Art & Design
Posted by Veronica Fil
21. Nov, 2013
This weekend an entire Melbourne residential home will be transformed into a retail space for what’s possibly the biggest pop-up shop we’ve ever seen. The Design Files Open House invites visitors to take a snoop around, be inspired by the latest in creative home design, and perhaps leave with a bit of art from off the wall (all the decor is available for purchase on the spot).
It’s the third year in a row that the Open House has hit Melbourne, and this year it’s expanded into Sydney as well — which is testament to Lucy Feagins’ accomplishments in the blogging world. As creator of The Design Files blog, Feagins is a success story amongst bloggers who dream big; having started out as a hobbyist in 2008, her blog is now considered one of the top design portals online according to The Times (UK).
Aspiring designers and home-interior-enthusiasts can head down to the Open House this weekend (21 to 24 November) to check out everything from furniture to flourishings, lighting to tableware. Featuring art by Beci Orpin and Galerie Montmarte, jewellery by Emeldo, decor by Dinosaur Designs and outdoor accessories by Pop & Scott, you can rest assured that the annual IKEA run won’t be required this year. A full directory of suppliers is available online here.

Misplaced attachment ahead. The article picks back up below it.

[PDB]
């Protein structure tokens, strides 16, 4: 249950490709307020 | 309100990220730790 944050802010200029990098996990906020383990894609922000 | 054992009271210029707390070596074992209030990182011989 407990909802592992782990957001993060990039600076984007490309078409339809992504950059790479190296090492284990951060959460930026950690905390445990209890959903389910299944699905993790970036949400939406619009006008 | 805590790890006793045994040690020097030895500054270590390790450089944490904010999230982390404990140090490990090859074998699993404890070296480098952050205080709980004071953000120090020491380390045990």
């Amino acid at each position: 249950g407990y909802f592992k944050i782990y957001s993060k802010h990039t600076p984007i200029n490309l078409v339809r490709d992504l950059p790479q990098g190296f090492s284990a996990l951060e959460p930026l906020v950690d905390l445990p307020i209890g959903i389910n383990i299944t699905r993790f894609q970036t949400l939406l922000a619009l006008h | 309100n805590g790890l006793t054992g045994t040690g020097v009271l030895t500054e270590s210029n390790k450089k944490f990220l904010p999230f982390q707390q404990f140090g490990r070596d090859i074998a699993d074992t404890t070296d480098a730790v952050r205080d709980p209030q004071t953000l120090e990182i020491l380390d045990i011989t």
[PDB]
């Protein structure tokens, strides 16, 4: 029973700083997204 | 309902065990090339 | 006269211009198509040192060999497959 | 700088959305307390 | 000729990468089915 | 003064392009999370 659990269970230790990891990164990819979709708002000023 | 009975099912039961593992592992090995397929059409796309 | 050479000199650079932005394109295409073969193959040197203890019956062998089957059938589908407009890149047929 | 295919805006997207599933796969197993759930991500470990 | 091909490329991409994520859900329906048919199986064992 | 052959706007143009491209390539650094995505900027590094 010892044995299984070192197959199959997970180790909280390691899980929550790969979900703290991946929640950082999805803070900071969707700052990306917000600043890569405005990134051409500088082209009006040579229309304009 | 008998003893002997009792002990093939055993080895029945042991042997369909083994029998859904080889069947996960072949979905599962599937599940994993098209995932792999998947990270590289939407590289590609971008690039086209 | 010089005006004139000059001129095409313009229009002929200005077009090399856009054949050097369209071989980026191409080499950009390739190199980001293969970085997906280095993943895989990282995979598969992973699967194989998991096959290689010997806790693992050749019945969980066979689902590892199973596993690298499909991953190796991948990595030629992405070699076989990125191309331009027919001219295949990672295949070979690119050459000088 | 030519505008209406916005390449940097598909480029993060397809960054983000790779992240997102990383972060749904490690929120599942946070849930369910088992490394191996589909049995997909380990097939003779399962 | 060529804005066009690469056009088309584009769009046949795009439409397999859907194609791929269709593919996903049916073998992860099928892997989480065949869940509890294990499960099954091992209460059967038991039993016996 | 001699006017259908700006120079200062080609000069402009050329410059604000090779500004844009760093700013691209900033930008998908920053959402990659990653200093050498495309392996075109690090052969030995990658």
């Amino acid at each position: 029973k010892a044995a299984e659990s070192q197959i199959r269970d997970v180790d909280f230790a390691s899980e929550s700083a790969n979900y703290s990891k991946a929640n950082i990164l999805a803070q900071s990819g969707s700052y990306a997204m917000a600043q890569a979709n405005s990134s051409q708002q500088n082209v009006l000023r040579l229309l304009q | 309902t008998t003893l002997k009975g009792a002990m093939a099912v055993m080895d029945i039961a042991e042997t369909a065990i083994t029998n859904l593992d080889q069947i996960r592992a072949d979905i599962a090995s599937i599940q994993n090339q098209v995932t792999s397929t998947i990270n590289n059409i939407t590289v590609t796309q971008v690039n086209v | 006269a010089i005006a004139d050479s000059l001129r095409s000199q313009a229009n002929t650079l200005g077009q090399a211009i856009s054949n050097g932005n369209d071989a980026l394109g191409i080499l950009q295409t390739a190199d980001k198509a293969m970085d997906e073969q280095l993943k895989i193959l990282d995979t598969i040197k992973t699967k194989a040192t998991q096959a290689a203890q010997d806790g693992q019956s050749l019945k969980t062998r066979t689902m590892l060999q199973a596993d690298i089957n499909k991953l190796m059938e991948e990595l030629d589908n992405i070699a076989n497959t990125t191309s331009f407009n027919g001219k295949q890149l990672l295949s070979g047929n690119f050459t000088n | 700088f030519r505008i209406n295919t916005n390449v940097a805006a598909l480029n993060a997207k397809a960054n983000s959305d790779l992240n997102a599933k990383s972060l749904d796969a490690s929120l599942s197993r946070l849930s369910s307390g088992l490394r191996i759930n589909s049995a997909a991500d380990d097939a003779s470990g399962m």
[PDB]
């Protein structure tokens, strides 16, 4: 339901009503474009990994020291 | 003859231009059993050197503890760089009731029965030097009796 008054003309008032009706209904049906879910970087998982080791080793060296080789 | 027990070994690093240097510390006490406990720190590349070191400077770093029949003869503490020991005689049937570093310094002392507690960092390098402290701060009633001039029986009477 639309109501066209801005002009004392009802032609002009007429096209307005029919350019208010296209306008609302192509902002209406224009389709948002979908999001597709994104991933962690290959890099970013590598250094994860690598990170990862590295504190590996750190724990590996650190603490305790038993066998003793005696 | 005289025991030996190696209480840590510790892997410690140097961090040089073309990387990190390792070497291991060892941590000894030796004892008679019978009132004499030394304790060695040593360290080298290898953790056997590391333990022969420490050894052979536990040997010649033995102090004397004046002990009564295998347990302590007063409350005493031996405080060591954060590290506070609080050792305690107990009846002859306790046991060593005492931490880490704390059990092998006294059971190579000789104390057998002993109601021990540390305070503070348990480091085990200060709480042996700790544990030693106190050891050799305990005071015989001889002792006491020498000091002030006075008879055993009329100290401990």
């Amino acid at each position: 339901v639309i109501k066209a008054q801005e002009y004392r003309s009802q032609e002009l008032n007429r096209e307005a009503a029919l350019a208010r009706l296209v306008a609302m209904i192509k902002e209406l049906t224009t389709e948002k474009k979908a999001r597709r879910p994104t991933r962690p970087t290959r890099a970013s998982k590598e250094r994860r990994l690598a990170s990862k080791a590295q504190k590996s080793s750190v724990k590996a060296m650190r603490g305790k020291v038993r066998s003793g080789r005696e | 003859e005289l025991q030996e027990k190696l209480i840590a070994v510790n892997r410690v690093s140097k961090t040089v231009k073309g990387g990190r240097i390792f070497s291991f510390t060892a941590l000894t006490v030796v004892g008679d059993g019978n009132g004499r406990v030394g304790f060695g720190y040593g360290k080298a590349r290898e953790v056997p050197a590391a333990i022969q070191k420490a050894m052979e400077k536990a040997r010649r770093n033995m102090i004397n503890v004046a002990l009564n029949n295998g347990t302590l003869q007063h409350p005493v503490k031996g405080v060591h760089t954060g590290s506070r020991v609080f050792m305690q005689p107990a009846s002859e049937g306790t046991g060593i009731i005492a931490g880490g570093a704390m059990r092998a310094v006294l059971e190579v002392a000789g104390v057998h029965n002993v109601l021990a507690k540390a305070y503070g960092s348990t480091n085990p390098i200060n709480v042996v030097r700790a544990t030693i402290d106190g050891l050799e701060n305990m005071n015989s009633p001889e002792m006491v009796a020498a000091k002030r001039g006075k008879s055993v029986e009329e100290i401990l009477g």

Design Files Open House is on at 9a Westley St, Hawthorn East from Nov 21 – 24.
It will also be popping up in Surry Hills, NSW between Dec 5-8.
To find out more visit thedesignfilesopenhouse.com.
Dare to be proudly different this weekend and enjoy a flick!
Milk Bar Mag reviewed Land of Mine, a heartbreakingly powerful film at the tail end of World War 2.
Rules for Living is a marvellous and hilarious comedy looking at the murky waters of family Christmas.
Bail Out's plans to help out Melbourne's disadvantaged youth.
Snap away with The Fox Darkroom, a mecca for photography aficionados to learn all about the traditional methods of black and white photography.
It almost sounds like the premise of a reality TV show: pile a bunch of artists in a bus for seven days, send them across Mexico and see what happens.